That also mixed with the fact that the e-bird satellite is no longer an internet dedicated satellite, last week the bbc started to used a transponder on it to test its HDTV transmission studios
 

micronet

ISP Rep
Well firstly, we are in no way in any shape or form abandoning the home UK market[/

The UK market has become a very difficult one for us to predict or make a reliable financial model on simply because no hard or factual figures exist for the numbers of people who are unable to get broadband (which is very frustrating for us). for example, alot of our customers who are too far from the exchange for ADSL, still are unable to get the service despite the extended reach. Why can't they still get it? because the phone line that they use is still too poor despite some modifications from a BT engineer, which raises serious doubts about BT's figure of 99.8% - you have to remember, they are running ADSL on an age old copper infastructure that was never designed for such communication. You also have thousands of places just too remote or thousands of housing estates across the UK kitted out with optical fibre cabling.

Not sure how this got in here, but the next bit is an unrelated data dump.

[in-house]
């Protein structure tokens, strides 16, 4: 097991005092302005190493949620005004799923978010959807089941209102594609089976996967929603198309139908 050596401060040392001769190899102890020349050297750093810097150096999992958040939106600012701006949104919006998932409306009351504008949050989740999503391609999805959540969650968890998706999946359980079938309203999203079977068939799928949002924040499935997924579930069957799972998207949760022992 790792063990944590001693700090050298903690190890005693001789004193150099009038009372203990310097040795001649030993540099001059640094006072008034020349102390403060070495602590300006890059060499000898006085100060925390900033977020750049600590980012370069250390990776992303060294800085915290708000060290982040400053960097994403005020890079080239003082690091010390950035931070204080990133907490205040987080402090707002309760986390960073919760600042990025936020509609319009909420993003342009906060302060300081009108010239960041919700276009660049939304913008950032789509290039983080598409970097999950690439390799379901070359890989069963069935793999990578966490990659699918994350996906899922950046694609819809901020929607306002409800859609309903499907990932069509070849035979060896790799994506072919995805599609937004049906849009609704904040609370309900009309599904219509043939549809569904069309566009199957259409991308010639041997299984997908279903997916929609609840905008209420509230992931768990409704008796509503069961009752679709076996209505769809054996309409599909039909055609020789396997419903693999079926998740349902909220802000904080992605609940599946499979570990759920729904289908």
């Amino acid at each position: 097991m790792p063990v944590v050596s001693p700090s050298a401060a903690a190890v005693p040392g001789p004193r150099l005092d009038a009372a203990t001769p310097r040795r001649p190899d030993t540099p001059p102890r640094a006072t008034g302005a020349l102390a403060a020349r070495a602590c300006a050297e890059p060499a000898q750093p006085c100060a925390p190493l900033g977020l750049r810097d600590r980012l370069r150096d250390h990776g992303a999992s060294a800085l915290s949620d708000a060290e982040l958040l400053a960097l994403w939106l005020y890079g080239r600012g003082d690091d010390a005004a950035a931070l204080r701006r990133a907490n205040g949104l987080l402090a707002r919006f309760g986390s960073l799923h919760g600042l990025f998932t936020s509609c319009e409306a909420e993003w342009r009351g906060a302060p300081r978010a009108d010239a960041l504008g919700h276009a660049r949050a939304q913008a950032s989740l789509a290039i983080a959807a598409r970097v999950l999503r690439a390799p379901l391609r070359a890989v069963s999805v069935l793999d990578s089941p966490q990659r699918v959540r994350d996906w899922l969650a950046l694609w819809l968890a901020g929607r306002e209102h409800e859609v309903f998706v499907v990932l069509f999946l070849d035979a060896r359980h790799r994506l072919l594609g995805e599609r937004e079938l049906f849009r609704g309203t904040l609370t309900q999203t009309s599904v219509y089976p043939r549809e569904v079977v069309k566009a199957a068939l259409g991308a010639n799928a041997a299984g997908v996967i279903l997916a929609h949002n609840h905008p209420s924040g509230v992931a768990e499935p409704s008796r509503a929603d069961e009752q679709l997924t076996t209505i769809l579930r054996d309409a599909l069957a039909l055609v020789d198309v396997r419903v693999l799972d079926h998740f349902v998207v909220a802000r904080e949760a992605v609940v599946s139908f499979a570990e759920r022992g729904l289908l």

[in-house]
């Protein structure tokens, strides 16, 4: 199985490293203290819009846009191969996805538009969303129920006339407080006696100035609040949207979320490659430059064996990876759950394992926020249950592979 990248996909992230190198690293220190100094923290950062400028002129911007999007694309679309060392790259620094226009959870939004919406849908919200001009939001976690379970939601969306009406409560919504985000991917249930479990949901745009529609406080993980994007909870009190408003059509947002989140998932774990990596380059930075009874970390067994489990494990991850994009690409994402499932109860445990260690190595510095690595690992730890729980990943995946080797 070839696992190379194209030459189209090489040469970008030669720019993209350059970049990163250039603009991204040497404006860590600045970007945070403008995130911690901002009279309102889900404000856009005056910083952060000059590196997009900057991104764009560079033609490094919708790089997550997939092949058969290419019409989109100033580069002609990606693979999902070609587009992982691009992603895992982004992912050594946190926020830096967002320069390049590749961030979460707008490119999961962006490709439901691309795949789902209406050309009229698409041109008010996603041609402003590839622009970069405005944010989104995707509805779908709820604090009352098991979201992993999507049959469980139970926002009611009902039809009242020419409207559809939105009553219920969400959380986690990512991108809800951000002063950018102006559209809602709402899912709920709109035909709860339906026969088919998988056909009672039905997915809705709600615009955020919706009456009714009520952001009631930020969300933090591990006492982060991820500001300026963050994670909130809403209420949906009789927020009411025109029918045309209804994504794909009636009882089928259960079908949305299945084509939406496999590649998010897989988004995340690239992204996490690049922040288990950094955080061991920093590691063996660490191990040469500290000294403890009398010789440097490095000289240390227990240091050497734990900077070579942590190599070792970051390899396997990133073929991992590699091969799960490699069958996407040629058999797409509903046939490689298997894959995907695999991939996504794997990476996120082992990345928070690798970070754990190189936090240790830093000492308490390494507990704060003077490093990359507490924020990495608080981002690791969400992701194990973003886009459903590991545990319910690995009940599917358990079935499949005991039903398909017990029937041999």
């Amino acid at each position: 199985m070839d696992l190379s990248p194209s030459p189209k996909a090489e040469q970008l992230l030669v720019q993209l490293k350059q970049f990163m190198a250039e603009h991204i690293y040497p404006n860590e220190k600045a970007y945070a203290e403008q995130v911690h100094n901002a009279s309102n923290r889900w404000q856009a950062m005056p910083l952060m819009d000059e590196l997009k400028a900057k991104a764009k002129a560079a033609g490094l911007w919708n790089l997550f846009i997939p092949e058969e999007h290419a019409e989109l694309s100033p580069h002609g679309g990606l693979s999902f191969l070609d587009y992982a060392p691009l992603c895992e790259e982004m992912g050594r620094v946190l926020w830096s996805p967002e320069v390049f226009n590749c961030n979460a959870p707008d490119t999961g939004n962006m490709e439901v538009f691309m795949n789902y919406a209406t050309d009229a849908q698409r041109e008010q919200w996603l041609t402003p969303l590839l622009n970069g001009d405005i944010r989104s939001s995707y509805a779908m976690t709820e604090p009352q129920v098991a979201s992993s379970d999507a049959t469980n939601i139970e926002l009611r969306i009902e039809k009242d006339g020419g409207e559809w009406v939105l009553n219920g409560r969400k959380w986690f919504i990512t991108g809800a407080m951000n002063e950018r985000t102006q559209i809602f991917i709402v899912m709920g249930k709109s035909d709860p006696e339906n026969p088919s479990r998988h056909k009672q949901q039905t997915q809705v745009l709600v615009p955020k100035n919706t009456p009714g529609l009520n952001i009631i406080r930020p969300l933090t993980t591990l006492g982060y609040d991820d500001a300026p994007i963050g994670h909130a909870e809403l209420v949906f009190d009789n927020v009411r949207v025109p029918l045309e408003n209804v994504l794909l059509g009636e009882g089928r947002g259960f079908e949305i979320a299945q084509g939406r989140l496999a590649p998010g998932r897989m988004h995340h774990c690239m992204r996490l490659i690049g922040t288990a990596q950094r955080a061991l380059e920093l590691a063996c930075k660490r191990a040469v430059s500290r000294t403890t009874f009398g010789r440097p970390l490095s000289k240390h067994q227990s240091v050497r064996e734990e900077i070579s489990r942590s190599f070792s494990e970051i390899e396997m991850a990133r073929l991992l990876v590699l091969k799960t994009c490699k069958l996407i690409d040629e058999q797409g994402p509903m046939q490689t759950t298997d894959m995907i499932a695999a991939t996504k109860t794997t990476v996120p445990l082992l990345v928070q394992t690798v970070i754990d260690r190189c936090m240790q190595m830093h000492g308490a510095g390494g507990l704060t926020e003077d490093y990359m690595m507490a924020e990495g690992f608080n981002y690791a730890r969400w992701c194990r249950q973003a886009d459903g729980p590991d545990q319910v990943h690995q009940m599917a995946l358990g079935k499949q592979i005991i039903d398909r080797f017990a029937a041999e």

So we really don't think the sat market is 'dead;' (or dying for that matter) in the UK, but it certainally does not have potential as it does overseas, which is why we expanded coverage of our service.

In terms of UK customers suffering Bandwidth 'hogging' from our overseas customers, rest assured we have plans to expand the bandwidth (even open new transponders on e-bird) if the service becomes too congested. E-bird will only be offered for European customers, all other areas such as South Africa and the middile east are covered by alternative Eutelsat satellites and have no affect on our UK customers.

Satellite operators realise that if providers are to be successful, the service needs to be good, otherwise they will all end up following satdrive into the ISP mass grave. We realise that this can easily be our fate unless we make our offering diverse and available to a mass population of people.

Our exclusive PAYG service is also soon arriving in the UK (the dish size for UK customers is too great at the moment, we have a capacity on a differant satellite srriving soon)